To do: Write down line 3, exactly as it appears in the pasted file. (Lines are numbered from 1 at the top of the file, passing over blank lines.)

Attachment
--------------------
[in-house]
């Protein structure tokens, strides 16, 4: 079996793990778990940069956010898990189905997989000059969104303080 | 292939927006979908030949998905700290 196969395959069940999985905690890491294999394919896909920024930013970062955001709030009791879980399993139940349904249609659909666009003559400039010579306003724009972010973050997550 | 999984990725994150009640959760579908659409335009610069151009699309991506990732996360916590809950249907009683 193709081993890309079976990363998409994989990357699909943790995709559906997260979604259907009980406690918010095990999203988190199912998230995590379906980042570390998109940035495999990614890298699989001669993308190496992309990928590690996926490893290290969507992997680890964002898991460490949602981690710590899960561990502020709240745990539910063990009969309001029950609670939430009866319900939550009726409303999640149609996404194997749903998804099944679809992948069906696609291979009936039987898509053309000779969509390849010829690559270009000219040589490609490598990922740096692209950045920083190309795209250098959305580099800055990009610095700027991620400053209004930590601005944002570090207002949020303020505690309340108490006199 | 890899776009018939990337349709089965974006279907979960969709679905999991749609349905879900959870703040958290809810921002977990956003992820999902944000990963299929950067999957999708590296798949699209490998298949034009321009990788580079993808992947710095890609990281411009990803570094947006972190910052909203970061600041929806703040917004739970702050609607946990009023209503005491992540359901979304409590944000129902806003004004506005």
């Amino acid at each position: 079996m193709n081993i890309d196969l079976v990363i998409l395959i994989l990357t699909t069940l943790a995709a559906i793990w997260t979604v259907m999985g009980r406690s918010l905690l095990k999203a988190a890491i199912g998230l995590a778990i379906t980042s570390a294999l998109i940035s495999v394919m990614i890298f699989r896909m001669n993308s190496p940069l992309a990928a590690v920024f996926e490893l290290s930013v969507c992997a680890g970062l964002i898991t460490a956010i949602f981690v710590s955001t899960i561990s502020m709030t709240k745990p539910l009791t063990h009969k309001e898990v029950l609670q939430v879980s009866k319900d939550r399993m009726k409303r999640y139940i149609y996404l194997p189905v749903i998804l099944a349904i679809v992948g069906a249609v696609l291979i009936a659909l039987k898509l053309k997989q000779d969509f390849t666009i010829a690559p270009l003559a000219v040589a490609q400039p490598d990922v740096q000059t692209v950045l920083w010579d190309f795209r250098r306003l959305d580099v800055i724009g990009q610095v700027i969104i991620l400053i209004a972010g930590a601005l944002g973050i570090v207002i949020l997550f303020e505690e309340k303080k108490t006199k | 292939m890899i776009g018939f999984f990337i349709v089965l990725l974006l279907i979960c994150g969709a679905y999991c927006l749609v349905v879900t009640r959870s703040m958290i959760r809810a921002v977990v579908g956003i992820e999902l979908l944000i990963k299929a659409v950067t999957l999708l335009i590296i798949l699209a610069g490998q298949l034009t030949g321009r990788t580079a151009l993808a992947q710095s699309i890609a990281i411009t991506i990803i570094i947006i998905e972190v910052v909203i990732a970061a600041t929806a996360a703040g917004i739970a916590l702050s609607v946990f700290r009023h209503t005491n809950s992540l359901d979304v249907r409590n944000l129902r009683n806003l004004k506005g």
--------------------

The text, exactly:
């Amino acid at each position: 079996m193709n081993i890309d196969l079976v990363i998409l395959i994989l990357t699909t069940l943790a995709a559906i793990w997260t979604v259907m999985g009980r406690s918010l905690l095990k999203a988190a890491i199912g998230l995590a778990i379906t980042s570390a294999l998109i940035s495999v394919m990614i890298f699989r896909m001669n993308s190496p940069l992309a990928a590690v920024f996926e490893l290290s930013v969507c992997a680890g970062l964002i898991t460490a956010i949602f981690v710590s955001t899960i561990s502020m709030t709240k745990p539910l009791t063990h009969k309001e898990v029950l609670q939430v879980s009866k319900d939550r399993m009726k409303r999640y139940i149609y996404l194997p189905v749903i998804l099944a349904i679809v992948g069906a249609v696609l291979i009936a659909l039987k898509l053309k997989q000779d969509f390849t666009i010829a690559p270009l003559a000219v040589a490609q400039p490598d990922v740096q000059t692209v950045l920083w010579d190309f795209r250098r306003l959305d580099v800055i724009g990009q610095v700027i969104i991620l400053i209004a972010g930590a601005l944002g973050i570090v207002i949020l997550f303020e505690e309340k303080k108490t006199k | 292939m890899i776009g018939f999984f990337i349709v089965l990725l974006l279907i979960c994150g969709a679905y999991c927006l749609v349905v879900t009640r959870s703040m958290i959760r809810a921002v977990v579908g956003i992820e999902l979908l944000i990963k299929a659409v950067t999957l999708l335009i590296i798949l699209a610069g490998q298949l034009t030949g321009r990788t580079a151009l993808a992947q710095s699309i890609a990281i411009t991506i990803i570094i947006i998905e972190v910052v909203i990732a970061a600041t929806a996360a703040g917004i739970a916590l702050s609607v946990f700290r009023h209503t005491n809950s992540l359901d979304v249907r409590n944000l129902r009683n806003l004004k506005g």